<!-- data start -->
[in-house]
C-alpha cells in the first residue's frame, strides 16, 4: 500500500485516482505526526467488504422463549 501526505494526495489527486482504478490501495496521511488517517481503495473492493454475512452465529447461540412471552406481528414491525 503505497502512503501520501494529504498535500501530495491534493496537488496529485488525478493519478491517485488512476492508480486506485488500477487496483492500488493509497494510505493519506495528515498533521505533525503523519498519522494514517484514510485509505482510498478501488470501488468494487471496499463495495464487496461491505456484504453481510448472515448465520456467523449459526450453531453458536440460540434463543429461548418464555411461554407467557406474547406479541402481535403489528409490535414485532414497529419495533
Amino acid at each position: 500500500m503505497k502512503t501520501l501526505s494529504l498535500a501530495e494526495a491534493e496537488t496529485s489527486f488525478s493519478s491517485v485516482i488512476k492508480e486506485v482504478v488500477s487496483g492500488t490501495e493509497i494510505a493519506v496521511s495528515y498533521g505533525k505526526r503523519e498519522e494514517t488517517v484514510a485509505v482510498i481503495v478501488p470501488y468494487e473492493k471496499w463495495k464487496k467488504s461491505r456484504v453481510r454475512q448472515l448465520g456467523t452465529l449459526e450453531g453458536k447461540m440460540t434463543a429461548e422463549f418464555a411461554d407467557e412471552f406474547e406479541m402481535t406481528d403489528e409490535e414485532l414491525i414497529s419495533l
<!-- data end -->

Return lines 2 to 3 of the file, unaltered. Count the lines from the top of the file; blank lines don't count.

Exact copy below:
C-alpha cells in the first residue's frame, strides 16, 4: 500500500485516482505526526467488504422463549 501526505494526495489527486482504478490501495496521511488517517481503495473492493454475512452465529447461540412471552406481528414491525 503505497502512503501520501494529504498535500501530495491534493496537488496529485488525478493519478491517485488512476492508480486506485488500477487496483492500488493509497494510505493519506495528515498533521505533525503523519498519522494514517484514510485509505482510498478501488470501488468494487471496499463495495464487496461491505456484504453481510448472515448465520456467523449459526450453531453458536440460540434463543429461548418464555411461554407467557406474547406479541402481535403489528409490535414485532414497529419495533
Amino acid at each position: 500500500m503505497k502512503t501520501l501526505s494529504l498535500a501530495e494526495a491534493e496537488t496529485s489527486f488525478s493519478s491517485v485516482i488512476k492508480e486506485v482504478v488500477s487496483g492500488t490501495e493509497i494510505a493519506v496521511s495528515y498533521g505533525k505526526r503523519e498519522e494514517t488517517v484514510a485509505v482510498i481503495v478501488p470501488y468494487e473492493k471496499w463495495k464487496k467488504s461491505r456484504v453481510r454475512q448472515l448465520g456467523t452465529l449459526e450453531g453458536k447461540m440460540t434463543a429461548e422463549f418464555a411461554d407467557e412471552f406474547e406479541m402481535t406481528d403489528e409490535e414485532l414491525i414497529s419495533l